Jeremy Vine: ‘More reason to do something then…’
These comments reflect the consistency of BBC reporting which seems aimed towards creating a case for war. When Carla Del Ponte, of the UN’s Independent International Commission of Inquiry on Syria, told reporters that there were ‘strong, concrete suspicions’ that the rebels – perhaps not as virtuous as would be convenient for States considering providing military support – may have used chemical weapons, the tone of BBC reporting did not suggest that the pressure for military action should be alleviated.
Analysis of Attacks on Syria: Real and Imagined
Taking the case a step further, Jonathan Marcus, the BBC’s diplomatic correspondent, discussed the various ways in which the US could attack Syria. His assessment reads more like a military strategy report than an analysis of events for a news provider. Surgical airstrikes, Marcus said, ‘could be carried out by cruise missiles launched from aircraft well outside Syrian airspace or from warships or submarines in the Mediterranean’, while a wider air campaign, ‘might have to be preceded by a significant effort to destroy missiles, associated radars and command systems and might well involve losses’. Why it is in the public interest that such analysis is brought to us by journalists is unclear. Through Marcus’s piece, which is nothing more than speculation of military strategy on an as yet non-existent, illegal military intervention, the idea of an attack on Syria from outside is normalised further.
The reporting on the air strikes that Israel has carried out on Syria also reveals how normalised warfare has become in BBC reporting, with very little discussion of casualties or of the chaos inflicted on the people who were bombed. What was important, in this story, it seems, is that Israel was protecting itself from weapons that were supposedly being transported. This is summed up in the BBC’s Q&A page on the Israeli airstrikes: in answer to the question ‘Why would Israel attack?’ we are told that ‘the statements from unnamed officials suggest Israel’s actions are defensive.’ If the Syrian government had, for example, attacked the Israeli air force within Israel, to prevent airstrikes on its own territory, it is extremely unlikely that this would be overwhelmingly reported as an act of defence. Yet when Israel bombs another country, BBC journalists and editors happily report such actions as ‘defensive’ measures.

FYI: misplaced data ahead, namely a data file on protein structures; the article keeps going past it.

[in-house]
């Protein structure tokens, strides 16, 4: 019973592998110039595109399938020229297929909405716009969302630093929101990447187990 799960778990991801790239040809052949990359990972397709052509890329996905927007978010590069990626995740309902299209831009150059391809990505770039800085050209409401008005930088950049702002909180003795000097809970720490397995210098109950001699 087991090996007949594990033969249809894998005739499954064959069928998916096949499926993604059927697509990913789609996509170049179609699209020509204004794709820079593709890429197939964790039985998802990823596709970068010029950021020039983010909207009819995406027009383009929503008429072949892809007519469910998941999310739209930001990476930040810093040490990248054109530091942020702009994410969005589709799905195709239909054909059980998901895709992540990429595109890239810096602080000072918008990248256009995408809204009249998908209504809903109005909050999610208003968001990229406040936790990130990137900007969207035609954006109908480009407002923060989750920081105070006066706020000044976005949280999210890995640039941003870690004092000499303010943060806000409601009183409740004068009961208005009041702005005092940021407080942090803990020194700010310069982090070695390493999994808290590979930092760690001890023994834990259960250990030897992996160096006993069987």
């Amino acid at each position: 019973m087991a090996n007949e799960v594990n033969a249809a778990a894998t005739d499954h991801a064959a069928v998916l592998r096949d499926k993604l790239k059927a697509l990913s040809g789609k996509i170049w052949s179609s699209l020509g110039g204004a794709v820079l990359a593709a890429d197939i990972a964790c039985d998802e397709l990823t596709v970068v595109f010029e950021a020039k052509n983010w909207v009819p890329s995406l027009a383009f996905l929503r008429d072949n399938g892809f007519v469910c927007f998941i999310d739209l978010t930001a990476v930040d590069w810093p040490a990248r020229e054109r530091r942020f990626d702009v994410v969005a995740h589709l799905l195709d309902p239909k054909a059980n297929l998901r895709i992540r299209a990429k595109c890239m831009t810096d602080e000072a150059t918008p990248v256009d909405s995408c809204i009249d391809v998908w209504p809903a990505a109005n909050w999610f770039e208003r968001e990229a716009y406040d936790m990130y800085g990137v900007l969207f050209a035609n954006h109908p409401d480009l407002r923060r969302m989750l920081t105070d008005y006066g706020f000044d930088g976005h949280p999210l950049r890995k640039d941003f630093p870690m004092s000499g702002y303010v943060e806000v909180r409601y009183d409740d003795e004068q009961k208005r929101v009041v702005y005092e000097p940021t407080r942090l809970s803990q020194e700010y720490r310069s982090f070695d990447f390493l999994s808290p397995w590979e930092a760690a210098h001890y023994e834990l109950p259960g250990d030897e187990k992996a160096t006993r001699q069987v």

Jonathan Marcus writes that Israel’s airstrikes are ‘designed to send a powerful signal’ (the headline: ‘Israeli air strikes: A warning to Syria’s Assad’). It is worth at this point noting that following the last Israel attack on Syria, in early 2013, Marcus also wrote that this was ‘in one sense pre-emptive, but also a warning’. It was also portrayed as a ‘signal’. That such attacks are continuously reported as warnings and signals, as seemingly rational, and therefore it seems permissible, actions, goes further to normalise them. We might wonder how many attacks Israel would have to inflict on another country before Jonathan Marcus stops referring to the attacks as ‘signals’ and ‘warnings’?
In their seeming urgency to present a case for war, BBC reporters have neglected factual accuracy of reported events. Scepticism towards the unsupported claims of Western governments, insistence upon proof, is also lacking. We are presented with a simplified narrative, of ‘good versus evil’, in which the possibility of misconduct on both sides of the conflict is considered improbable. This style of reporting very much takes its lead from the positions of Western governments. Whitehouse spokesman Jay Carney outlined the position of the US: ‘We are highly sceptical of suggestions that the opposition could have or did use chemical weapons. We find it highly likely that any chemical weapon use that has taken place in Syria was done by the Assad regime, and that remains our position’. The supposed instincts of the US or UK government, despite the inconclusive nature of the evidence, as to the righteousness of the Syrian rebels is not proof of the reality and should not be considered by journalists as such.